Tuesday, 3 January 2012

Reductive ambitions (Part 2)

Okay, so my actual concern (massively delayed because I forgot to post it when I wrote it).

I've been thinking about reductive ambition.  Particularly I've been worrying about the responsibility that comes with reductive potential. 

I've been working on a conventionalist account of essential predication, through this, essential predications represent claims in the form conditionals.  The essential truths about x entail that it has certain (conventional) necessary properties in virtue of the kinds it is a member of.  In light of the revelations of the last blog post, at first I was only looking to provide a grounding for essential (and potentially modality) in conventions.  However, it soon became clear that the account has potential for a full reduction of the notion(s).  This in inconvenient, as a full reduction is no longer something that I'm all that fussed about, but if the potential is there then it seems like I have a responsibility to investigate further.  This seems odd, that reductive potential should result in reductive obligation even in cases where reduction isn't that desirable an outcome.

Now, maybe I'm just being silly.  Maybe my intuitions are out of whack and I'm making some big mistake by either rejecting reductive ambition, or then reluctantly accepting it as a result of reductive potential.  After all, there are other cases in which reductive potential doesn't lead to reductive obligation.  If you think the whole Lewisian realism jazz provides a full reductive analysis of modality but you think that the ontological burden is just to heavy, you don't go around lamenting the fact that you simply have to be a Lewisian. So what am I doing wrong here?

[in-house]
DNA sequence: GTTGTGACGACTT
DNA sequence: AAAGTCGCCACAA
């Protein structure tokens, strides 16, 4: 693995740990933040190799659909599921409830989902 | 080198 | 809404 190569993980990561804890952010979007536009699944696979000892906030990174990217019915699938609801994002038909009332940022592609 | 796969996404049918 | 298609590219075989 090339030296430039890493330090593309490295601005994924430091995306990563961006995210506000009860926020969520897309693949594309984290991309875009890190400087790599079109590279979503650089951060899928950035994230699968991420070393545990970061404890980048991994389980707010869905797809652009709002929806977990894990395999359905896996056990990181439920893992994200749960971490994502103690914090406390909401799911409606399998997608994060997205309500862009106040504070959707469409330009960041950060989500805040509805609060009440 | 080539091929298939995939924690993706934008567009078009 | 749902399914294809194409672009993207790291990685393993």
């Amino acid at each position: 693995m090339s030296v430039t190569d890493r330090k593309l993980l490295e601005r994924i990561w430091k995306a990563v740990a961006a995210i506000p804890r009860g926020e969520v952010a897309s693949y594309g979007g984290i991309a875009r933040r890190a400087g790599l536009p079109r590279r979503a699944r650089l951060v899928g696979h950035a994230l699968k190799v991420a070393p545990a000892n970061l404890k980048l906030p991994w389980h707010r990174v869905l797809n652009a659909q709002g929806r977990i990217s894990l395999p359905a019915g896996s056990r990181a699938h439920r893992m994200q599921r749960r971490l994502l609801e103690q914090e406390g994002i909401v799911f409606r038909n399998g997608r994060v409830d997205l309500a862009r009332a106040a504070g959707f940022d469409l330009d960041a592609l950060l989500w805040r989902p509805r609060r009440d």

1 comment:

  1. If I've understood your problem right, you feel like if you can reduce modality etc to conventions then it'd be unparsimonious not to because conventions are free. Unlike Lewis's other worlds, we've got conventions right here in the actual world. Making modality out of other stuff when we can make it out of stuff we already have would indeed be gratuitous.

    So you're right to see a disanalogy with Lewis's view. What I think you're missing is another difference: Lewis is a realist whereas conventionalism is anti-realist. Taking modal facts as fundamental, grounded or reducible is still being realistic about them, in a way that conventionalism isn't. If you're being anti-realist about I don't think you need to choose between reductionism and non-reductive grounding, because you're rejecting both.